If you haven’t been able to keep up with your credit card payments, you will continually hear from your creditors as they push you to pay off your debt. Often they’ll offer a settlement, allowing you to deal with the debt by paying only a portion of the amount due. The discount they offer can be huge, often less than half of your balance, but it can be a mixed blessing.

Reduce What You Owe

One big advantage of settling credit card debt is that you reduce the total amount you owe. This means you’ll have less going out of your pocket every month to pay your credit card bills -- or less debt piling up as interest, late fees and penalties if you haven’t been making payments. Since these charges can equal or surpass the original amount of your debt, removing all such charges benefits you. Settling the debt will stop harassing phone calls and letters that you may have been getting since you first fell behind on your payments.

Effect on Your Credit Score

Settling your credit card debt results in the creditor writing off a portion of the debt. The settlement stays on your credit report for seven years and has a negative impact on your credit report unless you can get the company to agree to list your debt as fully satisfied, which doesn’t happen often. It’s still usually better to settle than to have an ongoing pattern of missed payments, since negative information becomes less important over time as long as you start making all of your payments when they’re due.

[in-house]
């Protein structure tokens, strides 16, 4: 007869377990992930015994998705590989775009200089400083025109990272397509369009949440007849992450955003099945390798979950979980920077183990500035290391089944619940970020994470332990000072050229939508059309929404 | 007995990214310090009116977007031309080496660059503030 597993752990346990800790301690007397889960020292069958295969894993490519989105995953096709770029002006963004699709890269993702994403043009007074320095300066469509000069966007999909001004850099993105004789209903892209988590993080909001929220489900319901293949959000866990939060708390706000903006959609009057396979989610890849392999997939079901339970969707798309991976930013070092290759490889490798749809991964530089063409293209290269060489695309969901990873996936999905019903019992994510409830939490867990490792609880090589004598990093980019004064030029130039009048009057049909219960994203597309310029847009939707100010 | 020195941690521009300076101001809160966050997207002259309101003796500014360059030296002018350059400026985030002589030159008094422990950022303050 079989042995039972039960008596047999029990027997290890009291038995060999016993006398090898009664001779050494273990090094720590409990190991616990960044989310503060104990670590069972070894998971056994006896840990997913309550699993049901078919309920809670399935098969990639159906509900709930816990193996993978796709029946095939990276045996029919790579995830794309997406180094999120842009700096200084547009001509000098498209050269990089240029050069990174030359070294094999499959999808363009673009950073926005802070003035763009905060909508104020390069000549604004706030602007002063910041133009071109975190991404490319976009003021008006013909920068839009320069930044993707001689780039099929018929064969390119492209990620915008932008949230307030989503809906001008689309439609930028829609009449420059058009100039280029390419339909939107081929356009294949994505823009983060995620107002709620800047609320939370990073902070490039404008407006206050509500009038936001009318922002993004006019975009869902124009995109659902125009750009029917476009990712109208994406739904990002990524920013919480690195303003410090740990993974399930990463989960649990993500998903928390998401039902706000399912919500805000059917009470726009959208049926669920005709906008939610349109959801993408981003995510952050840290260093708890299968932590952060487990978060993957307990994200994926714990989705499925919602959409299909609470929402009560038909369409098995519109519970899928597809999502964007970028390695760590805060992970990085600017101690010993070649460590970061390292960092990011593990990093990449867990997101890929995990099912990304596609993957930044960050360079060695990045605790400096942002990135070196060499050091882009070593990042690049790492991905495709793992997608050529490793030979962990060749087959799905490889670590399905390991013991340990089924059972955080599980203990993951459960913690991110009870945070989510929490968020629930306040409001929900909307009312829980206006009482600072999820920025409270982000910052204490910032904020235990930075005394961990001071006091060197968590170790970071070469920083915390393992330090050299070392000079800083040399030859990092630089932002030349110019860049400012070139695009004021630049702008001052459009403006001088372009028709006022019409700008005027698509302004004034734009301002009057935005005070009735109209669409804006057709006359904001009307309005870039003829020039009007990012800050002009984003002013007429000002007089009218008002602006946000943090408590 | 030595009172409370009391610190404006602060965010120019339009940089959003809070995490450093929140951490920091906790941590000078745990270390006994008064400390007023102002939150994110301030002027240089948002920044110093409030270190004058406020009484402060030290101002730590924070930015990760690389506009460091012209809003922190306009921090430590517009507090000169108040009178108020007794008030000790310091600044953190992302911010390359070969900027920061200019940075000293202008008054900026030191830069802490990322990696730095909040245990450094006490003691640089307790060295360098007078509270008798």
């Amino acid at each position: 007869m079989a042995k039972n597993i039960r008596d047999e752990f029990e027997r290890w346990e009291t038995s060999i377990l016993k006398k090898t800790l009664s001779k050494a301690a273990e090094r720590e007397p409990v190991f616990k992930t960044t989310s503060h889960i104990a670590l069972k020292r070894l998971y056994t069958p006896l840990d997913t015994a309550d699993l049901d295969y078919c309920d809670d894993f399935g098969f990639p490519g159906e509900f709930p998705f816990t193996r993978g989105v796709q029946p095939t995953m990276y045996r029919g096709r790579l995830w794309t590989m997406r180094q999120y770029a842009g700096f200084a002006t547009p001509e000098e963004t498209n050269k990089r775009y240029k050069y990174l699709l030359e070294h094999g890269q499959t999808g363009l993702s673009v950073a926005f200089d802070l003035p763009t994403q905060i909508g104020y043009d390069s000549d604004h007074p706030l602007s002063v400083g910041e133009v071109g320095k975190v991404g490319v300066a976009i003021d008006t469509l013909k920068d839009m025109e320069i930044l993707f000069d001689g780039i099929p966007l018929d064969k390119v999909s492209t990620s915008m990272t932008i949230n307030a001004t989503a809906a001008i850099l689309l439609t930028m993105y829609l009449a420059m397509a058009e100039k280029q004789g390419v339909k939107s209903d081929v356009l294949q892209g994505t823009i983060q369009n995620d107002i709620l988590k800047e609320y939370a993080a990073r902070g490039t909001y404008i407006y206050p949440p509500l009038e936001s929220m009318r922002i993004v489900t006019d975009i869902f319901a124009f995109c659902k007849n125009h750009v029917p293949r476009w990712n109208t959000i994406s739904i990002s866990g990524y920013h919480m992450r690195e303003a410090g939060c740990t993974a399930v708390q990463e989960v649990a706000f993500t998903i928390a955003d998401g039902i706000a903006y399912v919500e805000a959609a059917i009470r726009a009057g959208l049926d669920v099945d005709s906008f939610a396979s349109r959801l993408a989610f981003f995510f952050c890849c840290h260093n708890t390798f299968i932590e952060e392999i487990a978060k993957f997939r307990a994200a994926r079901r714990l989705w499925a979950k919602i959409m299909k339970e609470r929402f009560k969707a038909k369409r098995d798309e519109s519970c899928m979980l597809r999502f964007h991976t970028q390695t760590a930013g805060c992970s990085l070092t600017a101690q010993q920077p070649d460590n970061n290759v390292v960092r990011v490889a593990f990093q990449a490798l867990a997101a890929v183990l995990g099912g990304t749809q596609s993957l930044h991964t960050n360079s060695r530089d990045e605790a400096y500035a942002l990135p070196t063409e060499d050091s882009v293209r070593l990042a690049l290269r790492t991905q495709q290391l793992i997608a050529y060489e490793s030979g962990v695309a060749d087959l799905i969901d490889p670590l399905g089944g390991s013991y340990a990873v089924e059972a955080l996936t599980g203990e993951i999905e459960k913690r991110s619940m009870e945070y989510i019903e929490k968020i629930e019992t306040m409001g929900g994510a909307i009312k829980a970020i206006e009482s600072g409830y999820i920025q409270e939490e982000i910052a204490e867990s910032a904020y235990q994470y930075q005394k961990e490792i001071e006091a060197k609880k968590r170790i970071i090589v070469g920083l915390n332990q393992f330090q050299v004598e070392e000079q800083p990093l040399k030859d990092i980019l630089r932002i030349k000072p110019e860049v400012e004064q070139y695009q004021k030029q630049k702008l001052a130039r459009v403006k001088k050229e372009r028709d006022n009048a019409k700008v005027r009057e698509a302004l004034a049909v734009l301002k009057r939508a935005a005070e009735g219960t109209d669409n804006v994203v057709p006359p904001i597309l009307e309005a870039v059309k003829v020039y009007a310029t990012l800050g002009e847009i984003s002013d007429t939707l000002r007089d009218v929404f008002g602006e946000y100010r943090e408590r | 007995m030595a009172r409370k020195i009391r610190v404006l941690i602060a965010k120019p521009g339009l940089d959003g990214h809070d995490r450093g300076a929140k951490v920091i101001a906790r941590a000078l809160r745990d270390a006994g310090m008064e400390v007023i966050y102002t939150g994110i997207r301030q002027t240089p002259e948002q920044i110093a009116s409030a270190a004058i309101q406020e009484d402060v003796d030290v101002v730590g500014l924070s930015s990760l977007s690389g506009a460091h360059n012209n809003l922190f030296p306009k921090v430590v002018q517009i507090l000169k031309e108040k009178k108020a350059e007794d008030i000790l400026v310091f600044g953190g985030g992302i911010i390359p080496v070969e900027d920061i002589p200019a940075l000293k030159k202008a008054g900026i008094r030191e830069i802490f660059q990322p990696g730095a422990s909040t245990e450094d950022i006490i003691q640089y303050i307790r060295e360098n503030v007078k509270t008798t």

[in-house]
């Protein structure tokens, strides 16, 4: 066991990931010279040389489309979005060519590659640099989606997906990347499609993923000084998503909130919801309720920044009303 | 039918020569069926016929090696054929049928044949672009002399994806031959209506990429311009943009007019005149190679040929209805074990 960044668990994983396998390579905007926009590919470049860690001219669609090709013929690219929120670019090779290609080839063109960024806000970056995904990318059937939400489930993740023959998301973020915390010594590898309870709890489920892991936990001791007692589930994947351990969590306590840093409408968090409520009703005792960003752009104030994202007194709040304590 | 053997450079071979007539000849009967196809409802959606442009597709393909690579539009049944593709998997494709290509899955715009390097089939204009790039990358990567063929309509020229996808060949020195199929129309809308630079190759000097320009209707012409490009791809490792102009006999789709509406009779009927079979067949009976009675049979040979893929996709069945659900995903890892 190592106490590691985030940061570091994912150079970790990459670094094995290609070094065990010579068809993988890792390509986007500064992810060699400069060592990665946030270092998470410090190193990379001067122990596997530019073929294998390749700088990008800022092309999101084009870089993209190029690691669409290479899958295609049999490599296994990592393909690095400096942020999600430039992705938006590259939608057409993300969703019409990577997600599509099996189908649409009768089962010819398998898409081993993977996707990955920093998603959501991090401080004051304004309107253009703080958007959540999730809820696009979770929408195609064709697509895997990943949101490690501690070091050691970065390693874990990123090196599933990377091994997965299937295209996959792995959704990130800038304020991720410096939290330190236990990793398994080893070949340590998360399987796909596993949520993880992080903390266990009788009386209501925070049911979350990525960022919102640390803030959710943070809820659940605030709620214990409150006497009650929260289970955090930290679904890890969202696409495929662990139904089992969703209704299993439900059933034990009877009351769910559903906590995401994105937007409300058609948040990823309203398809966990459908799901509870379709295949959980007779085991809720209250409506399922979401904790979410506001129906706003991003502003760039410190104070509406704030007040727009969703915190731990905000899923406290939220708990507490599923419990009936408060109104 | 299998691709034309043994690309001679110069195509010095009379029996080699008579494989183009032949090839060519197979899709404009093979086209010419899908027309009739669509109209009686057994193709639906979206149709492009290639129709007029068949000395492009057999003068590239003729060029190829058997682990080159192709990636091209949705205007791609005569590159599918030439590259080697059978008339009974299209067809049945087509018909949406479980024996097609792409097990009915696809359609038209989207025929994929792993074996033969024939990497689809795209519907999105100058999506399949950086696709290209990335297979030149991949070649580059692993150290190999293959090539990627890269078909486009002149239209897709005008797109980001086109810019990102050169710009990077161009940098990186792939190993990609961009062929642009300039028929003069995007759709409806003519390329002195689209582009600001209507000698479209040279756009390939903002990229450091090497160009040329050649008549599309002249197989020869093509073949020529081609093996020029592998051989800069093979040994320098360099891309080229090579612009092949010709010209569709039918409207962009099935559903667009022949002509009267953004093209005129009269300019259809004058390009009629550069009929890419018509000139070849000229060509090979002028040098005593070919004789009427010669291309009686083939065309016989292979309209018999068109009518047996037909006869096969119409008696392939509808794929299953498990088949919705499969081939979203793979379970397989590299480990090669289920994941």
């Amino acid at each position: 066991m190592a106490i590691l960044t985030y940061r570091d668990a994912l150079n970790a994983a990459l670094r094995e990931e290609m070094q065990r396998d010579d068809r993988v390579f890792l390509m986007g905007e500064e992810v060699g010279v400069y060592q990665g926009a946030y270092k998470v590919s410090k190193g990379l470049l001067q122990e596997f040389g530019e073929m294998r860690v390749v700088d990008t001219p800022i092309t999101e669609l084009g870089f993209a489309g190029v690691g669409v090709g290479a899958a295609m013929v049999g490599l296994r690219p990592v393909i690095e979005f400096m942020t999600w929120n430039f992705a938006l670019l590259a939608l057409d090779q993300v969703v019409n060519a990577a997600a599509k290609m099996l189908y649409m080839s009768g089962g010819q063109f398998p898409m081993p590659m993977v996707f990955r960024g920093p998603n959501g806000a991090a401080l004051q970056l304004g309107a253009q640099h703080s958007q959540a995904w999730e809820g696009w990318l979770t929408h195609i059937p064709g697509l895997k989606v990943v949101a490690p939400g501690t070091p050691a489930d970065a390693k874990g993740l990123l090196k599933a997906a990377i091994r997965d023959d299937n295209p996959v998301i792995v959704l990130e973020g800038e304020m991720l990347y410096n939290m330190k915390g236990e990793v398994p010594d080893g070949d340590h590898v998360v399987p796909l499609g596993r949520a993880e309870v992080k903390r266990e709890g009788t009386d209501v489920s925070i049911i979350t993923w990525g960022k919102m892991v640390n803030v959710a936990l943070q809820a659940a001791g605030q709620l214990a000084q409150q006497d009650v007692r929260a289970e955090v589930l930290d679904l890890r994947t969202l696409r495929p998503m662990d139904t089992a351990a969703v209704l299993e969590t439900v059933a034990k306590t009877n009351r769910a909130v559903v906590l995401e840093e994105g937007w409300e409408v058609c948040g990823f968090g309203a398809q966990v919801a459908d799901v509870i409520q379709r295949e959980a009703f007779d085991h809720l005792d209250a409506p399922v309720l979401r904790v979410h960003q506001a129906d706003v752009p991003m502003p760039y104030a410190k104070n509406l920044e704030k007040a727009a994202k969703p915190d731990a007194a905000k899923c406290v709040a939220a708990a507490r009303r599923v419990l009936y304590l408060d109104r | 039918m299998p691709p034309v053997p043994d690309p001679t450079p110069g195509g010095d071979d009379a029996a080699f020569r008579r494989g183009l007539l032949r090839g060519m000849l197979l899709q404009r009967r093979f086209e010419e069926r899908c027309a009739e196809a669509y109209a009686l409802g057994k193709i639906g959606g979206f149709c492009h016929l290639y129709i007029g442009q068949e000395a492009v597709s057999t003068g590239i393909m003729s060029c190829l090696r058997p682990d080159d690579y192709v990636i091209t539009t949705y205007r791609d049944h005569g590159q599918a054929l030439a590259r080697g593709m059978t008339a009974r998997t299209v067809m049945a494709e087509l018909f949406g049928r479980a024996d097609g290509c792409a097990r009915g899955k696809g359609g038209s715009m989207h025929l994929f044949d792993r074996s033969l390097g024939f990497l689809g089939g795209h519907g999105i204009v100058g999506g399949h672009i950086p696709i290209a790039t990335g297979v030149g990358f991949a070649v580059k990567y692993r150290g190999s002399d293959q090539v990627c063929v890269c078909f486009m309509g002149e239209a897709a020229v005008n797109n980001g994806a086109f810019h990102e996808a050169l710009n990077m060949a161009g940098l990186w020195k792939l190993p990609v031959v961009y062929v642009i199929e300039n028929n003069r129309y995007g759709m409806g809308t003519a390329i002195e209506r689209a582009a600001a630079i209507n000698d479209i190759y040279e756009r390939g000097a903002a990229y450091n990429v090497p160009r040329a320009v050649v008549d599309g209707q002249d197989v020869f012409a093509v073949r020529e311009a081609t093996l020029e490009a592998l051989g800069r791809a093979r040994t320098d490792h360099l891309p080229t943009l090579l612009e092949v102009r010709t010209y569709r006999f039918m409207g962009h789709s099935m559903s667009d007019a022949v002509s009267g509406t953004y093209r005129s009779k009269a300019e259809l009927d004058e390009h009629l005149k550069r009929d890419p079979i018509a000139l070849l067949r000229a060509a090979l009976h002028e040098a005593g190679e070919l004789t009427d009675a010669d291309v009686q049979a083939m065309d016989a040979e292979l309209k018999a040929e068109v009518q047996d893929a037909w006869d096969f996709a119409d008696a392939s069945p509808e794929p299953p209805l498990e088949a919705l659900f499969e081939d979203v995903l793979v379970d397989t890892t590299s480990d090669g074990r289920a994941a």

Getting Your Bills Caught Up

Removing credit card debt makes it easier for you to create a budget and stick to it, since there’s fewer creditors you need to pay each month and more money available to make your payments with. A good plan if you’ve fallen far behind on payments is to settle what debts you can and then make a budget that you can stick to. Prioritize your bills so that you cover the essentials, such as housing, food and utilities first, and then allocate the rest of your money for paying off any other bills you may have.

When the IRS Cares

When you pay off a credit card account by settling the debt, it can count against you at tax time if the amount the company writes off as a result of the settlement is more than $600. If it is, the credit card company or collection agency will send you a 1099 form at the end of the year. You must add the amount of the write-off shown on the 1099 to your income for the year and you’ll have to pay taxes on it just as you would on money you’ve earned by working.